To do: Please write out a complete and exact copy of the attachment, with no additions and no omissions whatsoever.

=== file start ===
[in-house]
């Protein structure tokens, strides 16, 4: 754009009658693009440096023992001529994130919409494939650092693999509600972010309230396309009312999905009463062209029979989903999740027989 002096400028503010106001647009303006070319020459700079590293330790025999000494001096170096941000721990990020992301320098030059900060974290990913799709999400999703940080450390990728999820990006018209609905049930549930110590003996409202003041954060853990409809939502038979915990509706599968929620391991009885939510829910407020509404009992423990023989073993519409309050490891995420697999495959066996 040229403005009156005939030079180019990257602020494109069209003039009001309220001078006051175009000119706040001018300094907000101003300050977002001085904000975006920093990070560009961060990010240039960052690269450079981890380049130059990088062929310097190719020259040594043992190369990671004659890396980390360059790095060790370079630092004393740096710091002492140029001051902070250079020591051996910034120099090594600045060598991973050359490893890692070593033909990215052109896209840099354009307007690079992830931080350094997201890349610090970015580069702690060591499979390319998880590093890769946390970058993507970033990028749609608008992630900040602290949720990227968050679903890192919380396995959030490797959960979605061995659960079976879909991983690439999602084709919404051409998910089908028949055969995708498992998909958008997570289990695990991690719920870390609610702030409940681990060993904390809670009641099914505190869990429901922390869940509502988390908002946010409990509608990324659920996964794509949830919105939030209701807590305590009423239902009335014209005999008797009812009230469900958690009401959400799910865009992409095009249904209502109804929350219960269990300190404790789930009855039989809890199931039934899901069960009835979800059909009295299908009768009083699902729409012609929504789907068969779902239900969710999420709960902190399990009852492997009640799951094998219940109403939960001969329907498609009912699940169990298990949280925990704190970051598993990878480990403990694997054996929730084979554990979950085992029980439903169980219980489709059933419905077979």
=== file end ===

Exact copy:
[in-house]
């Protein structure tokens, strides 16, 4: 754009009658693009440096023992001529994130919409494939650092693999509600972010309230396309009312999905009463062209029979989903999740027989 002096400028503010106001647009303006070319020459700079590293330790025999000494001096170096941000721990990020992301320098030059900060974290990913799709999400999703940080450390990728999820990006018209609905049930549930110590003996409202003041954060853990409809939502038979915990509706599968929620391991009885939510829910407020509404009992423990023989073993519409309050490891995420697999495959066996 040229403005009156005939030079180019990257602020494109069209003039009001309220001078006051175009000119706040001018300094907000101003300050977002001085904000975006920093990070560009961060990010240039960052690269450079981890380049130059990088062929310097190719020259040594043992190369990671004659890396980390360059790095060790370079630092004393740096710091002492140029001051902070250079020591051996910034120099090594600045060598991973050359490893890692070593033909990215052109896209840099354009307007690079992830931080350094997201890349610090970015580069702690060591499979390319998880590093890769946390970058993507970033990028749609608008992630900040602290949720990227968050679903890192919380396995959030490797959960979605061995659960079976879909991983690439999602084709919404051409998910089908028949055969995708498992998909958008997570289990695990991690719920870390609610702030409940681990060993904390809670009641099914505190869990429901922390869940509502988390908002946010409990509608990324659920996964794509949830919105939030209701807590305590009423239902009335014209005999008797009812009230469900958690009401959400799910865009992409095009249904209502109804929350219960269990300190404790789930009855039989809890199931039934899901069960009835979800059909009295299908009768009083699902729409012609929504789907068969779902239900969710999420709960902190399990009852492997009640799951094998219940109403939960001969329907498609009912699940169990298990949280925990704190970051598993990878480990403990694997054996929730084979554990979950085992029980439903169980219980489709059933419905077979």